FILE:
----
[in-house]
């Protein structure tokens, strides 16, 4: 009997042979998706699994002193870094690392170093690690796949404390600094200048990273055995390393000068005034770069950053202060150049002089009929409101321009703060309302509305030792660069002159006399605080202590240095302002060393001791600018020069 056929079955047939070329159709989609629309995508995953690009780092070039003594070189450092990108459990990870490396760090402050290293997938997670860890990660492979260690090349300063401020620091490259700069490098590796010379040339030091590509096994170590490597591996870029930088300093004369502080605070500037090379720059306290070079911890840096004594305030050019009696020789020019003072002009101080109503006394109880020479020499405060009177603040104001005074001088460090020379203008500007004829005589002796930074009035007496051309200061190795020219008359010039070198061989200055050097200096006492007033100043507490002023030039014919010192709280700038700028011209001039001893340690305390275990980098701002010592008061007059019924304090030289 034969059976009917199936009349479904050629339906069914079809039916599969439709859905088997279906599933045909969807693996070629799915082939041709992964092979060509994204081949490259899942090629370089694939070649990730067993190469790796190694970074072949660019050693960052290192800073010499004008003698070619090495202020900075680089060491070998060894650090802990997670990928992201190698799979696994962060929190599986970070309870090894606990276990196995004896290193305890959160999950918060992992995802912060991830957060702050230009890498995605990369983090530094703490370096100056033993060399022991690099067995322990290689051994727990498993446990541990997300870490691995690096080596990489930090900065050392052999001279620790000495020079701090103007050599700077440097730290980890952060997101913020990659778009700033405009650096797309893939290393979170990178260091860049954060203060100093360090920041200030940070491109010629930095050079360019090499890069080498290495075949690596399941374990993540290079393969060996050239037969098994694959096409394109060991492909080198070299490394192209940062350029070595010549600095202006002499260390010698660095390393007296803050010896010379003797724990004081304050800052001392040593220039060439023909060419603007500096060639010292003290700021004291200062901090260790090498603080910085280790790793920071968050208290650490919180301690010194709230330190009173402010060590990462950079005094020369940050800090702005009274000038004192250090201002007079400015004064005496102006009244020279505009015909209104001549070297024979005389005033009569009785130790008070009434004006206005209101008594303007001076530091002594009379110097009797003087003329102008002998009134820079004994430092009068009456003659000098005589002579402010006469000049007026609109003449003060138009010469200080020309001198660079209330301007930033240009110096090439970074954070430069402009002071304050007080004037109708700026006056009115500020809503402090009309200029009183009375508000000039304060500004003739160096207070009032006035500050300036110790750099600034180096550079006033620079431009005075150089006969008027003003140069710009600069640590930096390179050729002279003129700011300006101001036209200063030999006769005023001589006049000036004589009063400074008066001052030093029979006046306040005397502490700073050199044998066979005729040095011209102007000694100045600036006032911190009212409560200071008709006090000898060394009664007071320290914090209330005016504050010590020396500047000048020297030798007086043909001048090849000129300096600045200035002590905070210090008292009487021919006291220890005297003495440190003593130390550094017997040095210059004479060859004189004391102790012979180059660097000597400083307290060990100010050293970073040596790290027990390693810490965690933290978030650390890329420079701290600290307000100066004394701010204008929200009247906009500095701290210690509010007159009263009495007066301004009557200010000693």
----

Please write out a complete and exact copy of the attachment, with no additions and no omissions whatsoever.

[in-house]
């Protein structure tokens, strides 16, 4: 009997042979998706699994002193870094690392170093690690796949404390600094200048990273055995390393000068005034770069950053202060150049002089009929409101321009703060309302509305030792660069002159006399605080202590240095302002060393001791600018020069 056929079955047939070329159709989609629309995508995953690009780092070039003594070189450092990108459990990870490396760090402050290293997938997670860890990660492979260690090349300063401020620091490259700069490098590796010379040339030091590509096994170590490597591996870029930088300093004369502080605070500037090379720059306290070079911890840096004594305030050019009696020789020019003072002009101080109503006394109880020479020499405060009177603040104001005074001088460090020379203008500007004829005589002796930074009035007496051309200061190795020219008359010039070198061989200055050097200096006492007033100043507490002023030039014919010192709280700038700028011209001039001893340690305390275990980098701002010592008061007059019924304090030289 034969059976009917199936009349479904050629339906069914079809039916599969439709859905088997279906599933045909969807693996070629799915082939041709992964092979060509994204081949490259899942090629370089694939070649990730067993190469790796190694970074072949660019050693960052290192800073010499004008003698070619090495202020900075680089060491070998060894650090802990997670990928992201190698799979696994962060929190599986970070309870090894606990276990196995004896290193305890959160999950918060992992995802912060991830957060702050230009890498995605990369983090530094703490370096100056033993060399022991690099067995322990290689051994727990498993446990541990997300870490691995690096080596990489930090900065050392052999001279620790000495020079701090103007050599700077440097730290980890952060997101913020990659778009700033405009650096797309893939290393979170990178260091860049954060203060100093360090920041200030940070491109010629930095050079360019090499890069080498290495075949690596399941374990993540290079393969060996050239037969098994694959096409394109060991492909080198070299490394192209940062350029070595010549600095202006002499260390010698660095390393007296803050010896010379003797724990004081304050800052001392040593220039060439023909060419603007500096060639010292003290700021004291200062901090260790090498603080910085280790790793920071968050208290650490919180301690010194709230330190009173402010060590990462950079005094020369940050800090702005009274000038004192250090201002007079400015004064005496102006009244020279505009015909209104001549070297024979005389005033009569009785130790008070009434004006206005209101008594303007001076530091002594009379110097009797003087003329102008002998009134820079004994430092009068009456003659000098005589002579402010006469000049007026609109003449003060138009010469200080020309001198660079209330301007930033240009110096090439970074954070430069402009002071304050007080004037109708700026006056009115500020809503402090009309200029009183009375508000000039304060500004003739160096207070009032006035500050300036110790750099600034180096550079006033620079431009005075150089006969008027003003140069710009600069640590930096390179050729002279003129700011300006101001036209200063030999006769005023001589006049000036004589009063400074008066001052030093029979006046306040005397502490700073050199044998066979005729040095011209102007000694100045600036006032911190009212409560200071008709006090000898060394009664007071320290914090209330005016504050010590020396500047000048020297030798007086043909001048090849000129300096600045200035002590905070210090008292009487021919006291220890005297003495440190003593130390550094017997040095210059004479060859004189004391102790012979180059660097000597400083307290060990100010050293970073040596790290027990390693810490965690933290978030650390890329420079701290600290307000100066004394701010204008929200009247906009500095701290210690509010007159009263009495007066301004009557200010000693």